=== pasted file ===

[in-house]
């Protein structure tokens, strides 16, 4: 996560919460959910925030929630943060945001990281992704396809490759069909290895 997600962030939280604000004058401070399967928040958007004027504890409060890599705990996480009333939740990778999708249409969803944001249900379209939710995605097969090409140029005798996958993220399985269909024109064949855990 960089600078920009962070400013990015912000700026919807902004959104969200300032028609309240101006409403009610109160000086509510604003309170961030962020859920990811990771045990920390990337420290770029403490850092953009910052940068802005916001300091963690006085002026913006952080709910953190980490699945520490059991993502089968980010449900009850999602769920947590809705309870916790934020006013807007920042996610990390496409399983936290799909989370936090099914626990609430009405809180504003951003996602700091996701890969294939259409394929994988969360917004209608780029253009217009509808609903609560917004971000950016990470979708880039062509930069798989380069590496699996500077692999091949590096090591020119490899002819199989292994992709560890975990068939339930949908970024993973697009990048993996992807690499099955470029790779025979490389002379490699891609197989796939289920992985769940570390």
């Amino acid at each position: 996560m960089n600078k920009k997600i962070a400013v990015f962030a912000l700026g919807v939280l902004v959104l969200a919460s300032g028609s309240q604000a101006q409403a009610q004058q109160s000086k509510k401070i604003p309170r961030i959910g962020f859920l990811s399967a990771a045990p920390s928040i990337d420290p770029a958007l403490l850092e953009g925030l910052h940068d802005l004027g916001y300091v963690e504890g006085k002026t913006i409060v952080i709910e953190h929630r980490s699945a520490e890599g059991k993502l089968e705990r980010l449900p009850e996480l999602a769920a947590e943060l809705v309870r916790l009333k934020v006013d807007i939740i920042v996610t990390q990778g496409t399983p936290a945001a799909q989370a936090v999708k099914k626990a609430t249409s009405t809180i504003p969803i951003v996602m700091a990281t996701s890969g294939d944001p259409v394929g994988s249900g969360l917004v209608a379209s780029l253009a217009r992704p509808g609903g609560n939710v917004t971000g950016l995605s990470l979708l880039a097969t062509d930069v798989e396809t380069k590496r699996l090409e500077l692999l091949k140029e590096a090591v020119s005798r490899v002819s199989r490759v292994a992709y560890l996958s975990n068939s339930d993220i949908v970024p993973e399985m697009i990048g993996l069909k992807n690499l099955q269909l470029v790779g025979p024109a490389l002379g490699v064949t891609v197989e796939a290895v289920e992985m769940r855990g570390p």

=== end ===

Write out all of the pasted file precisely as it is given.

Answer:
[in-house]
């Protein structure tokens, strides 16, 4: 996560919460959910925030929630943060945001990281992704396809490759069909290895 997600962030939280604000004058401070399967928040958007004027504890409060890599705990996480009333939740990778999708249409969803944001249900379209939710995605097969090409140029005798996958993220399985269909024109064949855990 960089600078920009962070400013990015912000700026919807902004959104969200300032028609309240101006409403009610109160000086509510604003309170961030962020859920990811990771045990920390990337420290770029403490850092953009910052940068802005916001300091963690006085002026913006952080709910953190980490699945520490059991993502089968980010449900009850999602769920947590809705309870916790934020006013807007920042996610990390496409399983936290799909989370936090099914626990609430009405809180504003951003996602700091996701890969294939259409394929994988969360917004209608780029253009217009509808609903609560917004971000950016990470979708880039062509930069798989380069590496699996500077692999091949590096090591020119490899002819199989292994992709560890975990068939339930949908970024993973697009990048993996992807690499099955470029790779025979490389002379490699891609197989796939289920992985769940570390």
């Amino acid at each position: 996560m960089n600078k920009k997600i962070a400013v990015f962030a912000l700026g919807v939280l902004v959104l969200a919460s300032g028609s309240q604000a101006q409403a009610q004058q109160s000086k509510k401070i604003p309170r961030i959910g962020f859920l990811s399967a990771a045990p920390s928040i990337d420290p770029a958007l403490l850092e953009g925030l910052h940068d802005l004027g916001y300091v963690e504890g006085k002026t913006i409060v952080i709910e953190h929630r980490s699945a520490e890599g059991k993502l089968e705990r980010l449900p009850e996480l999602a769920a947590e943060l809705v309870r916790l009333k934020v006013d807007i939740i920042v996610t990390q990778g496409t399983p936290a945001a799909q989370a936090v999708k099914k626990a609430t249409s009405t809180i504003p969803i951003v996602m700091a990281t996701s890969g294939d944001p259409v394929g994988s249900g969360l917004v209608a379209s780029l253009a217009r992704p509808g609903g609560n939710v917004t971000g950016l995605s990470l979708l880039a097969t062509d930069v798989e396809t380069k590496r699996l090409e500077l692999l091949k140029e590096a090591v020119s005798r490899v002819s199989r490759v292994a992709y560890l996958s975990n068939s339930d993220i949908v970024p993973e399985m697009i990048g993996l069909k992807n690499l099955q269909l470029v790779g025979p024109a490389l002379g490699v064949t891609v197989e796939a290895v289920e992985m769940r855990g570390p």